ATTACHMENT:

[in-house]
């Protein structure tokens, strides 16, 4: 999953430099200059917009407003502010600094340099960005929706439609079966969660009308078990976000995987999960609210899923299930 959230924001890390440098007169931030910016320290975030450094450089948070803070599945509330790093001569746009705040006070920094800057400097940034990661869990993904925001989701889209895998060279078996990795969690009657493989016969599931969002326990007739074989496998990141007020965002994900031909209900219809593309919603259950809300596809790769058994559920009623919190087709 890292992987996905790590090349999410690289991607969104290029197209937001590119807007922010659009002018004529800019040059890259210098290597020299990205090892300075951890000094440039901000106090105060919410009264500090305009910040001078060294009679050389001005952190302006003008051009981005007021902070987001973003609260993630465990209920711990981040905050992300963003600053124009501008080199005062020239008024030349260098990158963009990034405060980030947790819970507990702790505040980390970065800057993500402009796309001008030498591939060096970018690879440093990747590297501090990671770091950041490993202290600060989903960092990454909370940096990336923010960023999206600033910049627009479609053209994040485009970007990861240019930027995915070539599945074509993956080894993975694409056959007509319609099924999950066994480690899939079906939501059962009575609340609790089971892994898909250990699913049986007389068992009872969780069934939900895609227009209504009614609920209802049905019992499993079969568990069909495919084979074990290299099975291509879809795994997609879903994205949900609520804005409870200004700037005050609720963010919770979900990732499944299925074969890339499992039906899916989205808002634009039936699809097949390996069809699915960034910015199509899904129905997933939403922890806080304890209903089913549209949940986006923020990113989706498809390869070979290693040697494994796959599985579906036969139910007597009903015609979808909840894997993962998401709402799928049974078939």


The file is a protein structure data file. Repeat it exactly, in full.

[in-house]
């Protein structure tokens, strides 16, 4: 999953430099200059917009407003502010600094340099960005929706439609079966969660009308078990976000995987999960609210899923299930 959230924001890390440098007169931030910016320290975030450094450089948070803070599945509330790093001569746009705040006070920094800057400097940034990661869990993904925001989701889209895998060279078996990795969690009657493989016969599931969002326990007739074989496998990141007020965002994900031909209900219809593309919603259950809300596809790769058994559920009623919190087709 890292992987996905790590090349999410690289991607969104290029197209937001590119807007922010659009002018004529800019040059890259210098290597020299990205090892300075951890000094440039901000106090105060919410009264500090305009910040001078060294009679050389001005952190302006003008051009981005007021902070987001973003609260993630465990209920711990981040905050992300963003600053124009501008080199005062020239008024030349260098990158963009990034405060980030947790819970507990702790505040980390970065800057993500402009796309001008030498591939060096970018690879440093990747590297501090990671770091950041490993202290600060989903960092990454909370940096990336923010960023999206600033910049627009479609053209994040485009970007990861240019930027995915070539599945074509993956080894993975694409056959007509319609099924999950066994480690899939079906939501059962009575609340609790089971892994898909250990699913049986007389068992009872969780069934939900895609227009209504009614609920209802049905019992499993079969568990069909495919084979074990290299099975291509879809795994997609879903994205949900609520804005409870200004700037005050609720963010919770979900990732499944299925074969890339499992039906899916989205808002634009039936699809097949390996069809699915960034910015199509899904129905997933939403922890806080304890209903089913549209949940986006923020990113989706498809390869070979290693040697494994796959599985579906036969139910007597009903015609979808909840894997993962998401709402799928049974078939």